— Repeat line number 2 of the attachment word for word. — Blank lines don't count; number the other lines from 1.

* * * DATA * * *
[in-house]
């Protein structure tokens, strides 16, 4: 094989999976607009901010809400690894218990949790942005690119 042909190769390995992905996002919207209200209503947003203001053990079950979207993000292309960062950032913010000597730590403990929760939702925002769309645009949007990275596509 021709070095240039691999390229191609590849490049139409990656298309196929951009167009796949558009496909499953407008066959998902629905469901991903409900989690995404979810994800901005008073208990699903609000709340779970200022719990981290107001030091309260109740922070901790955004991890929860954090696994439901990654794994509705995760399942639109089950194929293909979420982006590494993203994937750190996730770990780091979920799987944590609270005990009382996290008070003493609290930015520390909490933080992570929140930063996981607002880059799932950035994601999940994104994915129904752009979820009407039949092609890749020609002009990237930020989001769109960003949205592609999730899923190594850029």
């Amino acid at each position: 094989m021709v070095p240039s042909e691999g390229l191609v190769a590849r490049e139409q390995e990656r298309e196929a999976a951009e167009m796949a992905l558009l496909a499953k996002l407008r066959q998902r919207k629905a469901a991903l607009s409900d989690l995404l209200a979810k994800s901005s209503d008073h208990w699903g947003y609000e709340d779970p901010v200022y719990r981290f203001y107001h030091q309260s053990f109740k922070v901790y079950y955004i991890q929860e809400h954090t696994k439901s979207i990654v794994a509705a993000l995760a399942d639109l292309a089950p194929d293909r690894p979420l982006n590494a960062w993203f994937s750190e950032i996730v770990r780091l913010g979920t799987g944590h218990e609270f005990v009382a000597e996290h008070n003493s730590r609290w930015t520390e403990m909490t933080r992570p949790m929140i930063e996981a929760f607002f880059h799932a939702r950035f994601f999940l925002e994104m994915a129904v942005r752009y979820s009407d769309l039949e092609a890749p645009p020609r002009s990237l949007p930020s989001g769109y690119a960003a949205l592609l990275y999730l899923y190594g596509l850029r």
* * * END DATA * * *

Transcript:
């Protein structure tokens, strides 16, 4: 094989999976607009901010809400690894218990949790942005690119 042909190769390995992905996002919207209200209503947003203001053990079950979207993000292309960062950032913010000597730590403990929760939702925002769309645009949007990275596509 021709070095240039691999390229191609590849490049139409990656298309196929951009167009796949558009496909499953407008066959998902629905469901991903409900989690995404979810994800901005008073208990699903609000709340779970200022719990981290107001030091309260109740922070901790955004991890929860954090696994439901990654794994509705995760399942639109089950194929293909979420982006590494993203994937750190996730770990780091979920799987944590609270005990009382996290008070003493609290930015520390909490933080992570929140930063996981607002880059799932950035994601999940994104994915129904752009979820009407039949092609890749020609002009990237930020989001769109960003949205592609999730899923190594850029």